Kaminsky: It's not OK Skelos did it for his son

City & State talked to Kaminsky just before the verdict came down about what his district thinks of Skelos, what he’s going to do with all his money, and why he likes Letitia James – even though he won’t endorse her for attorney general yet.

State Sen. Todd Kaminsky

State Sen. Todd Kaminsky Mike Groll/AP/Shutterstock

As a former federal prosecutor, state Sen. Todd Kaminsky was considered as a possible state attorney general candidate. The Long Island Democrat decided against a run, but he’s been raising money like a statewide candidate, bringing in an impressive haul this year. He’s also represents the seat once held by Dean Skelos, the former state Senate majority leader found guilty on Tuesday in a retrial on corruption charges. City & State talked to Kaminsky just before the verdict came down about what his district thinks of Skelos, what he’s going to do with all his money, and why he likes Letitia James – even though he won’t endorse her for AG yet.

You represent the seat former state Senate Majority Leader Dean Skelos once held. Now he’s facing judgment in his retrial on corruption charges. What are the thoughts in the district?

A lot of people will say to me (former Assembly Speaker Sheldon) Silver was corrupt, but Dean did it for his son. I hear that every day. And I take a lot of issue with that. It’s very disturbing that the answer to someone’s question of, ‘Will you put a bill forward?,’ is ‘Will you get my son a job?’ And I think when you do that in this repeated, egregious pattern – the public wants to know that when you’re sitting in a room dealing with an issue that you have the public’s best interests at heart. Not your son’s interest, not your law firm’s interest, not your bank account’s interest. All of these things have just kind of clouded what elected officials should do and have undermined people’s faith in government. And I think anything other than a guilty verdict here will have dramatically negative consequences.

Your campaign raised more than $400,000 in the past six months and you have nearly $800,000 in cash on hand – quite the haul for somebody not in a leadership position who isn’t facing a tough challenger. What’s your end goal?

It was not all that long ago that I won by 0.5 percent, so you always want to be able to run the most effective campaign you can, and be ready for anything. But I think the messaging in my fundraising is a little cynical, appropriately so. It’s like, ‘Why are people giving you money if you don’t have the power to carry out their bidding?’ But I certainly think that people are excited about the idea of young, energetic, ethical leadership. (The donors) have a little bit of foresight. They say, ‘Well, you may not be all-powerful now, but you may do some good things down the road.’ And I think people are interested to see what I’ve accomplished with such little power.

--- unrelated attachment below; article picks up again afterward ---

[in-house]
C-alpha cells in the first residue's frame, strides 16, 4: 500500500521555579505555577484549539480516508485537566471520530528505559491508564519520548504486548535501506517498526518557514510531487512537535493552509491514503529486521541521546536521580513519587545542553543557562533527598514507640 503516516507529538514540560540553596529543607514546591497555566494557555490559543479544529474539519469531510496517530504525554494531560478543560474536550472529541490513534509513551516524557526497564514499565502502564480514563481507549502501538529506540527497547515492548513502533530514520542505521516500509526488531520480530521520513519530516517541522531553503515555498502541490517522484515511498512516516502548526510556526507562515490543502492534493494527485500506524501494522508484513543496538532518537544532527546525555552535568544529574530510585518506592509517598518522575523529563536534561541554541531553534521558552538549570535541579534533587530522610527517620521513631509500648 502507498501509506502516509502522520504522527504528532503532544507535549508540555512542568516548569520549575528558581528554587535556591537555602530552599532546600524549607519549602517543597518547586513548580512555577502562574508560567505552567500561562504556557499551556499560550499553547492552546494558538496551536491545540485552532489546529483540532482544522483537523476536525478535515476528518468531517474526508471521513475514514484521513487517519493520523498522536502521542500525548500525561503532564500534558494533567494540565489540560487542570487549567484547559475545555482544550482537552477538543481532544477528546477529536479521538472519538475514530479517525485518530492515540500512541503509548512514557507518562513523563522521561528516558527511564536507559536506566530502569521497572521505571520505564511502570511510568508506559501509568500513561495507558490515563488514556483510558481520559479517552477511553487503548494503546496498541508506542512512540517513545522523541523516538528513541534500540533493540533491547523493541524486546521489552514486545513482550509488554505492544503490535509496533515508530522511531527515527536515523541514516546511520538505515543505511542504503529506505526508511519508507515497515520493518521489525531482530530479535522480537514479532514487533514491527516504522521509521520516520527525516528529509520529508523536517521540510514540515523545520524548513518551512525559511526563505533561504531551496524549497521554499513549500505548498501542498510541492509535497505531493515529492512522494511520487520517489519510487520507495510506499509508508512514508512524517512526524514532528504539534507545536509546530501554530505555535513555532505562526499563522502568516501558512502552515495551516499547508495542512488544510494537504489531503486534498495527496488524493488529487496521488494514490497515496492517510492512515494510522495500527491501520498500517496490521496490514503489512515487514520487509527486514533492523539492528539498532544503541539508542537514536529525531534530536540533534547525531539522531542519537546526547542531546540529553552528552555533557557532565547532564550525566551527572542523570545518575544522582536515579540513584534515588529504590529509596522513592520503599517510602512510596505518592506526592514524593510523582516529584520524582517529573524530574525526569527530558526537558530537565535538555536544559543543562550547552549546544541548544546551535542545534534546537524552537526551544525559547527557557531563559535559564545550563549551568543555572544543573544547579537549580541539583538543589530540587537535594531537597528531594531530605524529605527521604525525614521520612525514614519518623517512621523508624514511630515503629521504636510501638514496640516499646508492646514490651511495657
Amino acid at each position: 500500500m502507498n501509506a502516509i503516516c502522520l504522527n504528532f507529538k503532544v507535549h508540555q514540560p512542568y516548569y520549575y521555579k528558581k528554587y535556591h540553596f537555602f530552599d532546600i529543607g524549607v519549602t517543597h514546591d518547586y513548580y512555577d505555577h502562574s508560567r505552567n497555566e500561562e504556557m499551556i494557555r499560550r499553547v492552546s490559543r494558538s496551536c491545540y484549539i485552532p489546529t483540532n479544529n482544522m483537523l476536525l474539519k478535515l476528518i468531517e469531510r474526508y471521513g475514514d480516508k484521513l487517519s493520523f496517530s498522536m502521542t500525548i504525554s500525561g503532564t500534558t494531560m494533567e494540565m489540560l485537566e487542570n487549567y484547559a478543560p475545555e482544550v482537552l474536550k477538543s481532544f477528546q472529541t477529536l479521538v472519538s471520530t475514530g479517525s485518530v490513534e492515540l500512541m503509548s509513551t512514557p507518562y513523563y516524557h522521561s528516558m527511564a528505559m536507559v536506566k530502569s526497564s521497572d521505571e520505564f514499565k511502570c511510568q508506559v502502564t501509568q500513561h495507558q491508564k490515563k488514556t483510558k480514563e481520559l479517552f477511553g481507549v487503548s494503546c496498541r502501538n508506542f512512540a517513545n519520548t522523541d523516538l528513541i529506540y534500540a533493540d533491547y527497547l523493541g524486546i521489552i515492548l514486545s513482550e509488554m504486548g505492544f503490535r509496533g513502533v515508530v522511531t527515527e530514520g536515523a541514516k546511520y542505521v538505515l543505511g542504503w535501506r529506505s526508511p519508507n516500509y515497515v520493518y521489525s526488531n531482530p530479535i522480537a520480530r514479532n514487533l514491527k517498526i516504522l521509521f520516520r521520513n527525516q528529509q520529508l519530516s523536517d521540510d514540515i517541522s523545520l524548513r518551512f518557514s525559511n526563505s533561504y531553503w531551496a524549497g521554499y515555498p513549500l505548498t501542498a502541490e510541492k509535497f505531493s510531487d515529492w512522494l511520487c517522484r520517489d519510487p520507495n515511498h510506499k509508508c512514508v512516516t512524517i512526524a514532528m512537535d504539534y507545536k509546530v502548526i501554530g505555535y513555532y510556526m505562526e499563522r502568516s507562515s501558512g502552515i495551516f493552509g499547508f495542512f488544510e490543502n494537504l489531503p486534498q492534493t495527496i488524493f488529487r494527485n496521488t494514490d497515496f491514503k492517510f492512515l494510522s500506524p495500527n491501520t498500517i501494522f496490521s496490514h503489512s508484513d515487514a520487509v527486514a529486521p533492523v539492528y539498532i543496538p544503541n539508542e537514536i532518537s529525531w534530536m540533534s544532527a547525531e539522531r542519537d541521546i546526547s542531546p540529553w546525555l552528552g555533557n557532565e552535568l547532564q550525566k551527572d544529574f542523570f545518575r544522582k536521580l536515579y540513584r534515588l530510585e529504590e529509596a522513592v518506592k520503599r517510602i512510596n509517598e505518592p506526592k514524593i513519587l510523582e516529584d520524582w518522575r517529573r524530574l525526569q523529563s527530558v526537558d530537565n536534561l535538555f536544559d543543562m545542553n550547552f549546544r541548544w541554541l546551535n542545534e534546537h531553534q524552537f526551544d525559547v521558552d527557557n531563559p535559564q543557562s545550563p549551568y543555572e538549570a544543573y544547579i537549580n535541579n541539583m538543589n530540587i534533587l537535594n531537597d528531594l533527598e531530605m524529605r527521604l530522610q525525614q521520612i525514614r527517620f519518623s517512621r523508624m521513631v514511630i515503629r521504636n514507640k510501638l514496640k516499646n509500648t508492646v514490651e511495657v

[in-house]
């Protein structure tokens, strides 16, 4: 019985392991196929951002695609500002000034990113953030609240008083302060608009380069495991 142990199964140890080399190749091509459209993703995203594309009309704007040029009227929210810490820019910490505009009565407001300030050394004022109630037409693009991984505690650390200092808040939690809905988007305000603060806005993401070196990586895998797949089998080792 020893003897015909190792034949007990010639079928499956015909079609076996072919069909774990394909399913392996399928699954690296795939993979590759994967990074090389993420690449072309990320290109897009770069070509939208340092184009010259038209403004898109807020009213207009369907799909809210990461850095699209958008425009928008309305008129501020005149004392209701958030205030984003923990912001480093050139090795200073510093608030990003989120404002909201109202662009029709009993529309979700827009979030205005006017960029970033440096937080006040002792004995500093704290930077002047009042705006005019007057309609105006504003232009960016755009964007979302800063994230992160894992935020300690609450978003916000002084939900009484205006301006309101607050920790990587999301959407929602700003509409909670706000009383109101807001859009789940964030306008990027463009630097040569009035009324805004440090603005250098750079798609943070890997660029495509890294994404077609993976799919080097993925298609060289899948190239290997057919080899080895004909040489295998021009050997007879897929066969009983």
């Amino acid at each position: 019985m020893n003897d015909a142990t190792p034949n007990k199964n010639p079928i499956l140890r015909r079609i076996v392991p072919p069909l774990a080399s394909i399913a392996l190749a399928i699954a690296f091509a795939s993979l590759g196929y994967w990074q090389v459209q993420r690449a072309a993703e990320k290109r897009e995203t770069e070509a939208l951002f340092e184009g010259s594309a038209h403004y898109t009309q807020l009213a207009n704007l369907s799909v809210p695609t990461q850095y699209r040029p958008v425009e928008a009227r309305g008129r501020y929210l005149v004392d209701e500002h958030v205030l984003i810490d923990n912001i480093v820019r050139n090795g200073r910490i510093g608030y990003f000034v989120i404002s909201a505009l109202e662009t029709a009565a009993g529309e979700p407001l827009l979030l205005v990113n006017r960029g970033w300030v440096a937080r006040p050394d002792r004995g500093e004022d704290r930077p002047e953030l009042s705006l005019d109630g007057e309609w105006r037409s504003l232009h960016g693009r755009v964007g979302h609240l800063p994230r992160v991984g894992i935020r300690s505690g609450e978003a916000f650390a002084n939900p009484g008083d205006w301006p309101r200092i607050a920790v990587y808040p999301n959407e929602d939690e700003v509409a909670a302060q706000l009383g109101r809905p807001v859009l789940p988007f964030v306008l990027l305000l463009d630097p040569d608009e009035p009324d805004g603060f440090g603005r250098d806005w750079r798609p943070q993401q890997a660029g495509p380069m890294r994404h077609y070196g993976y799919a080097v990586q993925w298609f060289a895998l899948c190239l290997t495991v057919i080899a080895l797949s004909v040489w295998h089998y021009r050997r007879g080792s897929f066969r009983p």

Do you plan to hold on to the money, or would you consider donating some of it to other candidates to help the Democrats gain power?

We definitely want to see what our opponent is doing, and be ready for our campaign. (Republican challenger Francis Becker, a former Nassau County legislator, has raised about $2,000.) When people need us, I plan on being there – especially on Long Island. We just have to assess overall what’s going on. Either way, it puts us in a good position to have the flexibility to do what we need to do.

If the Democrats won the majority in the state Senate, what’s your dream position? Are you hoping to chair a particular committee?

I think it’s hard, at this point, to say. Because you don’t know who’s going to be in the conference. There could be somebody right now who’s an education expert running in the Hudson Valley. But I will say this. I hope to be a suburban leader. I think it’s really important that the conference remember its marginal members where there’s room to grow. Other than, I guess the (state Sen. Martin) Golden seat, we’ve reached our limits in New York City. So how are we going to continue to be a successful and growing influential majority? It’s going to be in the suburbs. I hope to be a leader speaking for the suburbs to make sure that we’ve got a balanced conference and we have resources and attention to the population from this area.

You were considered a potential state attorney general candidate. Now that that race is moving forward, are you endorsing any of the candidates in the Democratic primary? What’s most important for you to see in the next attorney general?

Definitely an anti-corruption effort. Our federal prosecutors have brought almost all the corruption cases. There need to be more cops on the beat. There need to be better state laws to make it easier to prosecute corruption. For example, you lie to an FBI agent, it’s a crime. You lie to a state investigator, nothing happens. Why is there such a difference?

But no endorsement for a specific candidate?

No one’s asked me for an endorsement. I’ve spent a good amount of time with Tish James in my district. She’s come out to parades to meet people. She’s been very energetic about that. It’s been great spending time with her. I’ve been very impressed with her connection to voters – even though we’re out in Nassau, they know who she is. Other candidates have other good attributes as well, and that’s something that we’ll be talking about down the road.

New Jersey just opened a sports betting parlor at the Meadowlands Racetrack. Is that something you’d want for your district, at Belmont Park?

I haven’t thought about it being in any particular site, but I think sports gambling is going to be something that’s taken up very soon in the next session very seriously. And its revenue our state can’t afford to lose out on. We just have to do it in a responsible way.